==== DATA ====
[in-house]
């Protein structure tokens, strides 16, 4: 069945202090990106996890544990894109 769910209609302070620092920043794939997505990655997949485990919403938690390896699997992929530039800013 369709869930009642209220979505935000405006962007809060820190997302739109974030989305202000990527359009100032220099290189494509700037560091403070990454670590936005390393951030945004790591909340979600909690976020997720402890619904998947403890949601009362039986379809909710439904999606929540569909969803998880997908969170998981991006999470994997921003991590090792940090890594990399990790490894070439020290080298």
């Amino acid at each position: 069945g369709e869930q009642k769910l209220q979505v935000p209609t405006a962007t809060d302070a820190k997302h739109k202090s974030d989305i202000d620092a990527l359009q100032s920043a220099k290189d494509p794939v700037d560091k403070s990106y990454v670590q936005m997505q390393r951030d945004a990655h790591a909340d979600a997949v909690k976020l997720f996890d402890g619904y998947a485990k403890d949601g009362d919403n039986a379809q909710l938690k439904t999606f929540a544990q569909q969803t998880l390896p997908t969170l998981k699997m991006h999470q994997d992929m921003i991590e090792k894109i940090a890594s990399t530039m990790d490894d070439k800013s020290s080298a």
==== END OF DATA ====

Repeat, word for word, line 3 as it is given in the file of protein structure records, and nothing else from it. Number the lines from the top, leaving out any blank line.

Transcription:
């Amino acid at each position: 069945g369709e869930q009642k769910l209220q979505v935000p209609t405006a962007t809060d302070a820190k997302h739109k202090s974030d989305i202000d620092a990527l359009q100032s920043a220099k290189d494509p794939v700037d560091k403070s990106y990454v670590q936005m997505q390393r951030d945004a990655h790591a909340d979600a997949v909690k976020l997720f996890d402890g619904y998947a485990k403890d949601g009362d919403n039986a379809q909710l938690k439904t999606f929540a544990q569909q969803t998880l390896p997908t969170l998981k699997m991006h999470q994997d992929m921003i991590e090792k894109i940090a890594s990399t530039m990790d490894d070439k800013s020290s080298a």